As I reflected during my hike, I found myself very tired and sad for BC public education, despite feeling happy and hopeful for this year’s Class. We should honour those students we have known and invested so much. These grade 12 have worked hard and teachers have invested in infinite ways to help them through this milestone. I attend as much for my absent K-12 colleagues as for myself. They deserve some recognition not absolute anonymity. Every job is important to our society but teachers are not building widgets. They are more than babysitters. We should treat them appropriately and fairly. The added responsibility of caring for children should be considered in any compensation deal. They are not installing pipelines. They are developing future citizens and employees- valuable cargo on board! Like a challenging climb or long backpack trip, many things are required to complete the journey safely and successfully.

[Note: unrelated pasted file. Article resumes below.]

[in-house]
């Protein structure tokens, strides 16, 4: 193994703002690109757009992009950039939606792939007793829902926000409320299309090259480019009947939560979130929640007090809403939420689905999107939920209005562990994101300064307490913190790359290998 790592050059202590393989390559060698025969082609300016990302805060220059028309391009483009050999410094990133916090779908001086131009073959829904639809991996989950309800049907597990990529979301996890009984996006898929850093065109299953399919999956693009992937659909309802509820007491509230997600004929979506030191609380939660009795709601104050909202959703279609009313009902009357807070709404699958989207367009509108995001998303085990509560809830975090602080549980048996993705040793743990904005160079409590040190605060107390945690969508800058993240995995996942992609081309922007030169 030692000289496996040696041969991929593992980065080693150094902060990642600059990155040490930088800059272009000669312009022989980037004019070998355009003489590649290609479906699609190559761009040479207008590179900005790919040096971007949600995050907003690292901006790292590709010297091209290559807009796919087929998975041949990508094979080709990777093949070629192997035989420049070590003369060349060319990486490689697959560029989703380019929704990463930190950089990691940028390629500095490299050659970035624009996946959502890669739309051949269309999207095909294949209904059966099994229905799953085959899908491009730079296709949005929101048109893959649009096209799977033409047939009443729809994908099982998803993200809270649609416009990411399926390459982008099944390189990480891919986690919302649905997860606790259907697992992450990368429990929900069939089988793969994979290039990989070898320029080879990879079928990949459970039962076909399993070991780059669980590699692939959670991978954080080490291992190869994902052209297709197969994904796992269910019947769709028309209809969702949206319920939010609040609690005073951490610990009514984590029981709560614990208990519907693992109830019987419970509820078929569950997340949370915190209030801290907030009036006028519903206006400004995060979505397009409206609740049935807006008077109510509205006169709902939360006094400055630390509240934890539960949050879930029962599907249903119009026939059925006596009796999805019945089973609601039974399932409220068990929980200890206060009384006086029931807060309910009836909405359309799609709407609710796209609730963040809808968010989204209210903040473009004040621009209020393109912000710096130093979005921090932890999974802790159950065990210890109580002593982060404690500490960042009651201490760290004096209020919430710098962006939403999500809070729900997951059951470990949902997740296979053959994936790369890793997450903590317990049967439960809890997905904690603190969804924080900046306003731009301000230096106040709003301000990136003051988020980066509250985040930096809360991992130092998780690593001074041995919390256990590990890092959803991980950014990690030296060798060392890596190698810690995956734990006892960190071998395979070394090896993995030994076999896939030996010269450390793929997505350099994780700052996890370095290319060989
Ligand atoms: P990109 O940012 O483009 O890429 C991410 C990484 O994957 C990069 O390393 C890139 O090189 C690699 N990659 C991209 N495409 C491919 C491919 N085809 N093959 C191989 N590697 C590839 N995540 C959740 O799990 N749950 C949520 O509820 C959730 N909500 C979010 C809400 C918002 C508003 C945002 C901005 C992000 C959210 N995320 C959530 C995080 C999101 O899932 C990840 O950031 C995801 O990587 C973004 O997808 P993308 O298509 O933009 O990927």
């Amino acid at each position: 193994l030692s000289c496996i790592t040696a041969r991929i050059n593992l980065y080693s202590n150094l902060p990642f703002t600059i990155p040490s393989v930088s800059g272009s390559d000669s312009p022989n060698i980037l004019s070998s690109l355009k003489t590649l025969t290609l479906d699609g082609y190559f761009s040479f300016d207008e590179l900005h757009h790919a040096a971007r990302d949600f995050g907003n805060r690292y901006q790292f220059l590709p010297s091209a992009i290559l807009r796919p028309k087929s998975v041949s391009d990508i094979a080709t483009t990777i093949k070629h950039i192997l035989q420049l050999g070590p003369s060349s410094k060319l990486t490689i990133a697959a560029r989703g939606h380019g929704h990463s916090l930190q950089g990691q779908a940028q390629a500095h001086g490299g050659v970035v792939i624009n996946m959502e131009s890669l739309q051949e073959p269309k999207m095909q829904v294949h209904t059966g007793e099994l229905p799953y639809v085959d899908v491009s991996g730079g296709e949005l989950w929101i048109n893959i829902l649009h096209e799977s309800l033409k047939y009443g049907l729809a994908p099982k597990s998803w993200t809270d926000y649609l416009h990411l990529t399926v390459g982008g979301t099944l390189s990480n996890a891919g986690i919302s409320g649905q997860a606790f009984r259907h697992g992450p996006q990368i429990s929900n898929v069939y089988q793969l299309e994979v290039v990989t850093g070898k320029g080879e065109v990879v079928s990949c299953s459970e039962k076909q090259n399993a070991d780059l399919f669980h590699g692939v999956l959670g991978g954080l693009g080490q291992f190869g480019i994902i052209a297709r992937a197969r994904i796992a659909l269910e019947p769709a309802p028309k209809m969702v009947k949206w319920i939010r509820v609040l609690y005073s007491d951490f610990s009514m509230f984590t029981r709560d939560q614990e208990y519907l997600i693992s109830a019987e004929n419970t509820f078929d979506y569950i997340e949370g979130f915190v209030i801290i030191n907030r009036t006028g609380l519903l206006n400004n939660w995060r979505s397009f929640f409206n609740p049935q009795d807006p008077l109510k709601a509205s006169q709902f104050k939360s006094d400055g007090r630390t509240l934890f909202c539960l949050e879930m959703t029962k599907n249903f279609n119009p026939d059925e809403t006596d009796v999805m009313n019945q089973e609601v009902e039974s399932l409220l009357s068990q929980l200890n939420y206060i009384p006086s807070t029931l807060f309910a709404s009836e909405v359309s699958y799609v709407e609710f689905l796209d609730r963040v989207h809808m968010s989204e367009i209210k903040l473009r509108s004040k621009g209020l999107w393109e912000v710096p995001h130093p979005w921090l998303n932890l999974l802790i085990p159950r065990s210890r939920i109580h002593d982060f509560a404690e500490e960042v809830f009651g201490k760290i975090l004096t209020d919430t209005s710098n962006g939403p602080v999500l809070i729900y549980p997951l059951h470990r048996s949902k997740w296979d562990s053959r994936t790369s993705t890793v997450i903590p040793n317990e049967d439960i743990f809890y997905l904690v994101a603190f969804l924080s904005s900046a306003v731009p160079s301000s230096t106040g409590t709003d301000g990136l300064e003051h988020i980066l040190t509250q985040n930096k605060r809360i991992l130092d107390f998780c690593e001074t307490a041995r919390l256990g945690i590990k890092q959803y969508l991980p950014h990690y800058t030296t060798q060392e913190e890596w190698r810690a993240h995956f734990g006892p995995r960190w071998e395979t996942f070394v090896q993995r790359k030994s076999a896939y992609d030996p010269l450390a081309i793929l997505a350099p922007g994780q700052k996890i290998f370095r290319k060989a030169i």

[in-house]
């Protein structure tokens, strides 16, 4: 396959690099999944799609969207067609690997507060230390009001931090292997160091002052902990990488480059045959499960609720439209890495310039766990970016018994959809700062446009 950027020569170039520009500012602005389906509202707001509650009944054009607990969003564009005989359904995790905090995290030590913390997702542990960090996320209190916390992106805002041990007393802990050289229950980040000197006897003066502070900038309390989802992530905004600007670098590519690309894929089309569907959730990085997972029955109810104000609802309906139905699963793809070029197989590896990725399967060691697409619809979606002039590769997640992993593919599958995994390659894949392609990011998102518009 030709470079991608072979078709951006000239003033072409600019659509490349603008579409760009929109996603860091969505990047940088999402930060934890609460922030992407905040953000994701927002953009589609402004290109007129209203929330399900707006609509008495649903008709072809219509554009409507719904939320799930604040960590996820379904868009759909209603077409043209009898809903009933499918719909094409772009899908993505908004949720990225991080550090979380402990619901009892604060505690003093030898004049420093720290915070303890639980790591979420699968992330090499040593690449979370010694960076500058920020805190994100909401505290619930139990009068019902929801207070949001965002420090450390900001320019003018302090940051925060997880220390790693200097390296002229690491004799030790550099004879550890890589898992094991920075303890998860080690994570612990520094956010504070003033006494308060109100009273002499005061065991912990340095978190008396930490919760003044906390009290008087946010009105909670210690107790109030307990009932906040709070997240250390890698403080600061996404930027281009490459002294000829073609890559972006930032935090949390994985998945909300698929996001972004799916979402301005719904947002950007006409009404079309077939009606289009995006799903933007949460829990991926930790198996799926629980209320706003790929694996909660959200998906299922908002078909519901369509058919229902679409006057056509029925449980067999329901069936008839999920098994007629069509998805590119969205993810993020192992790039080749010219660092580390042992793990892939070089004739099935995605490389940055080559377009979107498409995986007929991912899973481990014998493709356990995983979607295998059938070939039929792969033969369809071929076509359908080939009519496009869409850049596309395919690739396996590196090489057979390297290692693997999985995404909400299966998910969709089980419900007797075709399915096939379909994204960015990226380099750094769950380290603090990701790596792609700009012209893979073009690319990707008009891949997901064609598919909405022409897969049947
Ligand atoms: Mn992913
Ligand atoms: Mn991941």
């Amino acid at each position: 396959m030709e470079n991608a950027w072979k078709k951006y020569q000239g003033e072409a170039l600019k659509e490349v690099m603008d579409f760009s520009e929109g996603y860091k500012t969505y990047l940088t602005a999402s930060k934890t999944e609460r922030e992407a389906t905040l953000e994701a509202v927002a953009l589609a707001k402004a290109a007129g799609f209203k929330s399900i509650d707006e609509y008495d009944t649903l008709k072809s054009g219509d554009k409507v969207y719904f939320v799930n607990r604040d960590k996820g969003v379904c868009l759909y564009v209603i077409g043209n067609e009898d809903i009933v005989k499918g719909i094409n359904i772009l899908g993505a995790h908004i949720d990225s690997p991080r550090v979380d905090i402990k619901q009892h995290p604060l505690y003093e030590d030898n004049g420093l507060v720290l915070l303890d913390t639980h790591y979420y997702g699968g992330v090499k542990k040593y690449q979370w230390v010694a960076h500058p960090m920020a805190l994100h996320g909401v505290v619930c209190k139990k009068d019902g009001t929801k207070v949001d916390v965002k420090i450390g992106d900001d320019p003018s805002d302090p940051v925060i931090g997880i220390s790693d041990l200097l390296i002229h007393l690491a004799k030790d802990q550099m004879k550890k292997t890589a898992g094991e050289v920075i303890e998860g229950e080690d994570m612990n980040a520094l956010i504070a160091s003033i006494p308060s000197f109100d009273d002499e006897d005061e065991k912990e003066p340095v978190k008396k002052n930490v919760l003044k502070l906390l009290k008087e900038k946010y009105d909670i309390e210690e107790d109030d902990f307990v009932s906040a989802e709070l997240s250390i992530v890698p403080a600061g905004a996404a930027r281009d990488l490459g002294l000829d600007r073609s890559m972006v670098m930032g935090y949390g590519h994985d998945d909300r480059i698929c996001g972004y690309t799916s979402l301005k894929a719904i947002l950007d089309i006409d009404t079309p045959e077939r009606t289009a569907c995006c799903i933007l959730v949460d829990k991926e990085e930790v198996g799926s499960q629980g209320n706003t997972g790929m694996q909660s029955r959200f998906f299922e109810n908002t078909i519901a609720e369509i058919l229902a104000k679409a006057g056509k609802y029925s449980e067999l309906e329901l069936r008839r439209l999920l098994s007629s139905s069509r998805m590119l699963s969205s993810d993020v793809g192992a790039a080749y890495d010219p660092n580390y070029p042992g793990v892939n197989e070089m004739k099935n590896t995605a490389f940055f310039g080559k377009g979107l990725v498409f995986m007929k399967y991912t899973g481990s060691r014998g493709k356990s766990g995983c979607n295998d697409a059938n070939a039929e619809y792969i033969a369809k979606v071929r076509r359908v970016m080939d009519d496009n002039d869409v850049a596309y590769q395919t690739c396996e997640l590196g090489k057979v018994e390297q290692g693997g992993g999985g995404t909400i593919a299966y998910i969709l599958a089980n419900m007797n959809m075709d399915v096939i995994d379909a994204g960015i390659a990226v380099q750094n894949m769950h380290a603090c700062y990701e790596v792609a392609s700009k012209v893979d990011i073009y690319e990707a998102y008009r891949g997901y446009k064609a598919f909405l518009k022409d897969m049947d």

Teaching at any level is no walk in the park. It’s just an easy stroll for those lazy greedy teachers. Ha! It takes huge human resources to successfully manage a class of 30 kids day in day out, never mind, actually teach them the increasingly expanding list of expectations. Society wants schools to raise their children but give this pseudo-parent no authority or resources to do the task. Many teachers chose the career to help kids and our community but not to be everyone’s whipping boy for social ills. The world would be much rockier and gloomy place without the calibre of teachers BC relies on.
Our society and specifically the BC Government politicians, expect superior service without paying for it. Children don’t grow or transform into productive workers and strong citizens by inattentiveness or neglect. Children do not climb to their education destination alone in isolation. Schooling is also not like laissez faire capitalism where only the bully survives. Nor is education today a walk in the park for our healthy kids, never mind those with special needs. Who advocates and cares for the weakest and smallest among us? Do we really want a ‘Hunger Games’ school system? Do we only want the elites and entitled to be properly educated? I chose to forgo more wages and benefits in order to be a career educator over the long haul. We wanted stable skilled loyal teachers didn’t we?